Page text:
9. These were the circumstances which were sought to be proved by Mr. S. M. Shah for the resp. in his appln. for additional evidence under Order 41, Rule 27 of the Code. He argued that in the interests of justice or for adjudicating upon all the rights of the parties before us we should allow this additional evidence to be taken. When his attention was drawn to the provisions of Order 41, Rule 27 of the Code, he could only point out the ground 'for any other substantial cause' as justifying his appln. We have already pointed out that the order dated 17-12-1947, was obtained by deft. 1 on the allegations inter alia of fraud & forgery. We have already stated that we do not know whether Capt Ansell or his successors-in-interest in regard to this alluvial land were ever heard by the Govt. In any event such serious allegations in regard to fraud & forgery could not be entertained by us as vitiating the original grant dated 29-10-1942, which had been made by the Govt. in favour of Capt. Ansell. If they were entertained by us, it would involve our going into the question whether the original grant dated 29-10-1942, was obtained by Capt. Ansell by fraud & forgery. We could not take evidence here in regard to those allegations & it would involve our remanding the case to the trial Ct. to record its finding after framing proper issues in that behalf. After all, provisions of Order 41, Rule 27 of the Code,invest us with a discretion in the matter of allowing additional evidence & under these circumstances we feel that it would be unfair to the applts. & would not be in the interests of justice at this stage to grant such an appln. for taking additional evidence If deft. 1 had any grievance in that behalf, he having obtained the necessary order from the Govt. on 17-12-1947, would be in a position to file a substantive suit against the applts., if so advised, basing his title to the alluvial land on that grant or order which he had obtained from the Govt. & pursue the applts. in the proper forum in order to substantiate his rights, if any. We, therefore, reject this appln. for additional evidence made by Mr. S. M. Shah for the resps.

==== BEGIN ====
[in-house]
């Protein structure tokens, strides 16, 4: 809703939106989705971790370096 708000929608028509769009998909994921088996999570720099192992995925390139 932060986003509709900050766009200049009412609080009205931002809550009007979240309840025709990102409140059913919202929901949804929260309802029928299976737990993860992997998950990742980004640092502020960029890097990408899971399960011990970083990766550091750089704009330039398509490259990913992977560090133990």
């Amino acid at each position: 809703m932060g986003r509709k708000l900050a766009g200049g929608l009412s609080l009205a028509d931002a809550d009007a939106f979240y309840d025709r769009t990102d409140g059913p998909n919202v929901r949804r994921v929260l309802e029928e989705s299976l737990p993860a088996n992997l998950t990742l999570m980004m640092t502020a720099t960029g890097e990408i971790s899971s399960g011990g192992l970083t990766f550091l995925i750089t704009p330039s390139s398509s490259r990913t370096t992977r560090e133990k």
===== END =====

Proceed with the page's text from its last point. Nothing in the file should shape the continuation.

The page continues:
10. We have already pointed out that this alluvial land vested in the Crown under the provisions of Section 37 of the Code, & the area of this land being in excess of one acre, it was open to the Collector to dispose of the same under the provisions of Section 64 of the Code. He could not, however, do so without having regard to the provisions of Section 63, & he was, therefore, bound to offer the alluvial land to the occupant of the adjacent land. The term 'occupant' has been defined in Section 3 (16) of the Code. The 'occupant' means a holder in actual possession of unalienated land, other than a tenant: provided that where the holder in actual possession is a tenant, the landlord or superior landlord, as the case may be, shall be deemed to be the occupant. The term 'holder' is defined in Section 3 (11): 'to hold land' or to be a 'landholder' or 'holder' of land means to be lawfully in possession of land, whether such possession is actual or not. In order, therefore, that a person can be an 'occupant' to whom the alluvial land has got to be offered by the Collector, he must first be a holder & he must be in actual possession of unalienated land. It was urged that deft. 1 was an occupant & therefore it was the duty of the Collector before giving this alluvial land to any other party to offer it to him. The difficulty, however, in the way of deft. 1 is that even though he might in a conceivable case be the holder of the land by reason of the consent decree which was obtained by him against Capt. Ansell on 14-4-1943, he was certainly not in actual possession of the land. Even in the plaint which he had filed against Capt. Ansell he had stated that the Kolis were not in possession of the land but Mrs. Ansell was in possession thereof & that the Kolis were to make all efforts to obtain possession & hand it over to deft. 1 or deft. 1 was at liberty to adopt such proceedings as he was advised to obtain such possession. In the consent decree itself it was stated that Capt. Ansell should hand over possession of the suit property, except the portion reserved for himself, to defendant 1. Clause (3) of the consent decree mentioned that Capt. Ansell had given in favour of deft. 1 all his rights or share (hak hissa) over the property that was in his possession out of the suit propertyremaining after leaving the property which had been reserved to himself. If this is no clear admission of the possession of Capt. Ansell over this property which was the subject-matter of the suit, we do not understand what else it is. Even after obtaining this consent decree, in Ex. 117 which is the agreement which was entered into between the father of deft. 1 acting on his behalf & deft. 2, for the cutting of the babul trees on the alluvial land, Mrs. Ansell & thereafter Capt. Ansell had been described as persons in possession, though wrongfully according to the construction put upon this document by the lower appellate Ct. All this goes to show that so far as possession was concerned deft. 1 was certainly not in possession of the adjacent land & therefore did not enjoy the status of an occupant which it was necessary for him to do before the Collector would be bound to offer the alluvial land to him under the provisions of Section 63 of the Code. If this was the true position, there was no question of the Collector offering the alluvial land to deft. 1 & there was no question of his ever refusing to take the same. The provisions of Section 63 of the Code did not come into operation at all, & therefore having regard to the provisions of Section 64 of the Code, the Collector was entitled to dispose of the alluvial land unfettered by the provisions of Section 63. This he did when he made the grant dated 29-10-1942, in favour of Capt. Ansell. It was urged that in the grant itself he described Capt. Ansell as the riparian owner. Whatever be the description, the fact survives that there was no breach of any of the provisions of Section 63 of the Code, non-compliance with which would have given some vestige of a right to deft. 1. Defendant 1 was out of the picture altogether fey reason of the fact that he was not the occupant of the adjacent land, & it was open to the Collector to dispose of the alluvial land unfettered by any limitations imposed on his power of the nature contained in Section 63 of the Code. The Collector decided between the Kolis on the one hand who wanted the alluvial land for the village use & Mrs. Ansell & Capt. Ansell on the other whom he described as the riparian owners. Whether they were the owners of the adjacent land is not clear on the record. Whether the Collector considered them to be the owners of the adjacent land is similarly not clear on the record. But one thing is clear & it is this that Capt. Ansell was the person to whom the grant was made by the Collector acting under the powers which he had under Section 64 of the Code & therefore the grant which he made on 29-10-1942, was well within his powers & was a valid grant made by the Govt. to Capt. Ansell of the alluvial land which is the subject-matter of this suit.